Rocco Baldelli set the scene:
"I'm sitting here at home in Rhode Island, wearing pajamas, holding Enzo Baldelli on my lap, and everything's quiet. So we're all doing great. But, yes, our lives have changed."
The Baldellis welcomed their twins, Enzo and Nino, in September, a few days before the Twins clinched the American League Central title. After spending October in the Twin Cities, they repaired to their home in Baldelli's home state of Rhode Island, where they were able to share time with their three children with family and longtime friends.
During quiet moments alone in his office during the playoffs, Baldelli did not look like a man reeling from the pressure of the moment. Instead, he kept smiling like a proud father, thanks to their twins and also the young Twins.
Baldelli became the Twins' manager in October 2018 when he was 37. He had never managed at any level. He was young, inexperienced and tasked with turning around a slumbering franchise.
After posting one of the best win-loss records in all of baseball in his first two seasons, the Twins slumped in 2021 and 2022. While an unimaginable spate of injuries was the cause of the team's collapse in 2022, the record is the record, and this regime's record was plummeting.
In 2023, Baldelli's personal and professional lives changed. Allie and Rocco moved from downtown Minneapolis to a nearby suburb, in part because they needed space for the children, and Baldelli managed like he never had before.
In 2019, the Twins had a plug-and-play lineup. In 2023, with Carlos Correa slumping and Byron Buxton either slumping or unavailable, and young players forcing their way to the big leagues, Baldelli began platooning players and using the bunt and steal more than he ever had before, in part because baseball's rule changes encouraged small ball.
Imagine if someone told you in spring training that Correa and Buxton would deal with injuries all season and produce far beneath expectations. You would not have predicted a division championship and playoff series victory.
The Twins were 24-19 on May 16. They went 16-27 over their next 43 games. As Minnesotans threw up their hands and turned their attention to Vikings training camp, the Twins went 47-32 from that point until the last game of the season, including 17 of their last 26 games to run away with the division.
During that last stretch, Baldelli relied heavily on rookies and bench players while juggling a bullpen that searched for reliability in the seventh and eighth innings after setup man Jorge López struggled with physical and mental health, and Brock Stewart and Jorge Alcala spent most of the season injured.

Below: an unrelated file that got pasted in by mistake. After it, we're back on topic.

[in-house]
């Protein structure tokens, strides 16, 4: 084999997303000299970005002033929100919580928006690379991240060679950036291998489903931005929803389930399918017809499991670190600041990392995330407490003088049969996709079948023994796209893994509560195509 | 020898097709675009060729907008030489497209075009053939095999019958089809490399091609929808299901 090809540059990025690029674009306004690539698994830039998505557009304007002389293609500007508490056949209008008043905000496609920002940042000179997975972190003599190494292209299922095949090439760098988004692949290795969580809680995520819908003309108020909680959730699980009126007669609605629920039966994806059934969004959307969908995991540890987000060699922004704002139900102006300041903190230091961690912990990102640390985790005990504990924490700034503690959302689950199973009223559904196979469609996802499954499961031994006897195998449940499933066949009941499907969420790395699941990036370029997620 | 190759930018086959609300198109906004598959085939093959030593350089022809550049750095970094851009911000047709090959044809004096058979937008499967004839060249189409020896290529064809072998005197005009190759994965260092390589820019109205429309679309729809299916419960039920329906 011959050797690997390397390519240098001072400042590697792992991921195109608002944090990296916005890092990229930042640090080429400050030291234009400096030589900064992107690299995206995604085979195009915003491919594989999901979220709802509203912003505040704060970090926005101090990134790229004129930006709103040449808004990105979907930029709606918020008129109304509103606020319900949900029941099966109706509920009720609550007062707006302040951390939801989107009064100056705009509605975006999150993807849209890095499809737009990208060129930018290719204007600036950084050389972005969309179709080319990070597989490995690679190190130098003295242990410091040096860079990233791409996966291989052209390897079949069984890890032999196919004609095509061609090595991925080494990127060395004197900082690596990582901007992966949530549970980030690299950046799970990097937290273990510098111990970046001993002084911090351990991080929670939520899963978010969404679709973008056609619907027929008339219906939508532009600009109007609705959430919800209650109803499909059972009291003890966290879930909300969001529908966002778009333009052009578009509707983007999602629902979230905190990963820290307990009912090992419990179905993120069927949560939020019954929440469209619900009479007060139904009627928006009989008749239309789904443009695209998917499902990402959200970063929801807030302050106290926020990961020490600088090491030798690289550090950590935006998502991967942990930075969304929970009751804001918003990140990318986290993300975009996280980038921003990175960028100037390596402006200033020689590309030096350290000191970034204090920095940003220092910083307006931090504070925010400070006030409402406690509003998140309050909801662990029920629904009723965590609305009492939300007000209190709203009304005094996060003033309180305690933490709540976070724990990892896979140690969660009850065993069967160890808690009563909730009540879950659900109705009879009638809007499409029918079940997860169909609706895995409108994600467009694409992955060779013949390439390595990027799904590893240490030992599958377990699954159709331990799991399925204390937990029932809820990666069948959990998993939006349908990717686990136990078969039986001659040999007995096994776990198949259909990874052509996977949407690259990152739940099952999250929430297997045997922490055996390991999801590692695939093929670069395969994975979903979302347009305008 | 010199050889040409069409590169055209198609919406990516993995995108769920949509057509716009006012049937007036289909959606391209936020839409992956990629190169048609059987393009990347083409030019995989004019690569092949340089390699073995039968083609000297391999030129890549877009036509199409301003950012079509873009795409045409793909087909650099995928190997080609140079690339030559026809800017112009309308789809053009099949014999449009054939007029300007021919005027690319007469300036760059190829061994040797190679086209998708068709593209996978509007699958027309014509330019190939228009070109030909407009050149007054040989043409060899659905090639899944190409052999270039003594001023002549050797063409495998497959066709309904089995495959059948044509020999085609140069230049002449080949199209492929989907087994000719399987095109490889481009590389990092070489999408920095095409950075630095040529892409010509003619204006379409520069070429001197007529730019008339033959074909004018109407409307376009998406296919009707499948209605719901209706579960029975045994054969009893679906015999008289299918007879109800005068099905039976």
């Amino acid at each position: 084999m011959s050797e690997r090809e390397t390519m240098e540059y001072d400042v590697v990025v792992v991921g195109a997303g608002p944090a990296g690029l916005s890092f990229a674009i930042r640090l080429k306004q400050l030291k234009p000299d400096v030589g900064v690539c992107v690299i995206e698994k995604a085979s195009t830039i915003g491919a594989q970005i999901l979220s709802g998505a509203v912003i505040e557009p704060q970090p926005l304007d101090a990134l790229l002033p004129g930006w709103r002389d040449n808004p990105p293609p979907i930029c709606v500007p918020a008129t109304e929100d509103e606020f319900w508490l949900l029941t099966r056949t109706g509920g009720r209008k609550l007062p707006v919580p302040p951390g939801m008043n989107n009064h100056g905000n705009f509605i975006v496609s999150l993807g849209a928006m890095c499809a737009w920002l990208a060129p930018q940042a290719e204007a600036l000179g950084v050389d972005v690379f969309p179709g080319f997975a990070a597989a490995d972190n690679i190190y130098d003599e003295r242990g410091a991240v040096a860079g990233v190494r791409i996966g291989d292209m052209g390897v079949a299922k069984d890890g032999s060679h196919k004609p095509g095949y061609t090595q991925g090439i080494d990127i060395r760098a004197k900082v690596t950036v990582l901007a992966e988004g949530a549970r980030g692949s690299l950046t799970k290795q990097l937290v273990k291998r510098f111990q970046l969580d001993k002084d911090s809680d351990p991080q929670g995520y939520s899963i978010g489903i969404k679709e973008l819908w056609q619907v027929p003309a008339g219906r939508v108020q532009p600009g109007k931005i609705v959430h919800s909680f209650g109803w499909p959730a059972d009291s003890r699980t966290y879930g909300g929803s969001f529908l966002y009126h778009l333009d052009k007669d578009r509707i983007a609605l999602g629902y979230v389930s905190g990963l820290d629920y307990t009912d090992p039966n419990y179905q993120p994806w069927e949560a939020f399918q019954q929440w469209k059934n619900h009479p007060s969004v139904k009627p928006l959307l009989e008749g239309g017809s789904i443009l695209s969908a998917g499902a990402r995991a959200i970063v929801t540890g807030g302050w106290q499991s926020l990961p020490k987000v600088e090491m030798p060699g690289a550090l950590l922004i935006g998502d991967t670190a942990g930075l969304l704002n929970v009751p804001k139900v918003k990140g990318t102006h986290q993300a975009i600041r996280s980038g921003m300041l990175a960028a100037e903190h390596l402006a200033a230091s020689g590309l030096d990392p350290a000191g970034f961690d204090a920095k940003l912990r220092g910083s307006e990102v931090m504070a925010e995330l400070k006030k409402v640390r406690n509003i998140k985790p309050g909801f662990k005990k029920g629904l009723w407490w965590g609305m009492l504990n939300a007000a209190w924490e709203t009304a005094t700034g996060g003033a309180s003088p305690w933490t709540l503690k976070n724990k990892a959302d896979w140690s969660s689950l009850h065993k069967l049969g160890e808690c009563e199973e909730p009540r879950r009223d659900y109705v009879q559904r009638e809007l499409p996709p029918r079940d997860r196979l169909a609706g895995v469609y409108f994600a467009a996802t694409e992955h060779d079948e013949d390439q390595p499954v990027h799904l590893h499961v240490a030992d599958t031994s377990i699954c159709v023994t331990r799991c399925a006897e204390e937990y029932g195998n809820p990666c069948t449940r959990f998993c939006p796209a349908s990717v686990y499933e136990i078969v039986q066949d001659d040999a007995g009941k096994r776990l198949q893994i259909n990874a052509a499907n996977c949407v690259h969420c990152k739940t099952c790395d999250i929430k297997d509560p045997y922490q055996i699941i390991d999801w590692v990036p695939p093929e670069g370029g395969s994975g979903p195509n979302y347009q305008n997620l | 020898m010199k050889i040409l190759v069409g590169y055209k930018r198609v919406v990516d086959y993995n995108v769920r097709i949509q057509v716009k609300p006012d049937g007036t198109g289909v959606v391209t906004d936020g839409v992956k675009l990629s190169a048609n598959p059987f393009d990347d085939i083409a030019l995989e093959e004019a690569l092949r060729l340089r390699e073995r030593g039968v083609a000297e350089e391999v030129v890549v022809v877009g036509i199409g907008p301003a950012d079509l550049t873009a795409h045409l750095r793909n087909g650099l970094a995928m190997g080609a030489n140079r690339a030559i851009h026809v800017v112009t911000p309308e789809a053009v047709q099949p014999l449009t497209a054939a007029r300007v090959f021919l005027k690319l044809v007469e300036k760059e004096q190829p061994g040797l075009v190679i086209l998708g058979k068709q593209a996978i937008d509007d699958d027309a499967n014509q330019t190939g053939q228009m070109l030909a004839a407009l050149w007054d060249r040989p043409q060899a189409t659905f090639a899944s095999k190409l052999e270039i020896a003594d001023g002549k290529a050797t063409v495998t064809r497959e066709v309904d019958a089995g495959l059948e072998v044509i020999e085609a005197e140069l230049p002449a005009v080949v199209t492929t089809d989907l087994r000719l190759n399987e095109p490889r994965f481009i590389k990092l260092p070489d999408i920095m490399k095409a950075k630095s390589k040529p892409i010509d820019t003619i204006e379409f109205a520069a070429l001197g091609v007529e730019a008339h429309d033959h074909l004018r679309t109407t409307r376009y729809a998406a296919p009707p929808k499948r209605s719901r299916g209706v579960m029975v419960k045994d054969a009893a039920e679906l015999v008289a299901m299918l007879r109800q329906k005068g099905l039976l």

Baldelli probably did more to impact winning in 2023 than he did when he was named American League manager of the year in 2019. Not that he cares about awards. He was noticeably reluctant to publicly celebrate the 2019 award, and he doesn't lobby for attention.
He'd rather talk about fatherhood and jam bands.
Yes, he will try to break the bonds of domestic tranquility to see his favorite band, Phish, this winter. He also recommended King Gizzard & The Lizard Wizard.
"Man, life has changed," he said. "When you're a player during the offseason, the whole day revolves around you and your schedule. You work out, go get a good lunch, come home, sit around, relax. Now, well, we're very lucky, we have a lot of help, but you still don't sleep. We go to bed around 1 and wake up a couple of times, then get up at 5:30 or 6:30. Allie does most of the work, but it's still a crazy schedule to keep.
"So, yeah, I'm still in my pajamas. This is life now."
He felt his life as a manager change during the playoffs. He had never experienced a Target Field crowd that loud, or optimistic, before.
In honor of jam bands, here's some free-form Baldelli, from Rhode Island, in his pajamas:
"I did manage more actively this year because there were more options in front of me because we had a team that could do a lot of different things. It was a multidimensional group and that group kept changing.
"The reality is, I don't care how we win. We are there to win, period, and if we win with me sitting there watching guys whack the ball over the fence, great. And if we win by working for every base, that's great, too.
"I relied on our staff in a big way this year because they needed to help us play this kind of baseball. We were challenging guys to play in ways we haven't played before, and to play positions they didn't usually play, and some of them hadn't played in the big leagues before.
"There were times we talked to the players before the game and said, 'We might be pinch-hitting in the first or second inning.' That doesn't feel right in some ways, because it's never been the way we've done it. Not only did our players sacrifice for this year's team in a way that I haven't been part of before, they produced under difficult circumstances, and they deserve all of the credit for that.
"The best part was that our players were proud of what they accomplished but were not happy at the end. They desired more of themselves and the team. They fully expected to win the pennant and go play in the World Series and win the World Series. The only way you're ever going to win the World Series is if you feel like that.
"Target Field was exceptional. I was going out to the dugout when that first game against the Blue Jays started and wondering what it was going to be like, and it was top of the scale. It was incredible. I got this tingling feeling, and our players and coaches were looking at each other, and we didn't even have to say anything. We would just wink or nod. That's what we were waiting to experience as a baseball team, and it's there, it's real, and hopefully, our fans don't have to wait very long to do that again."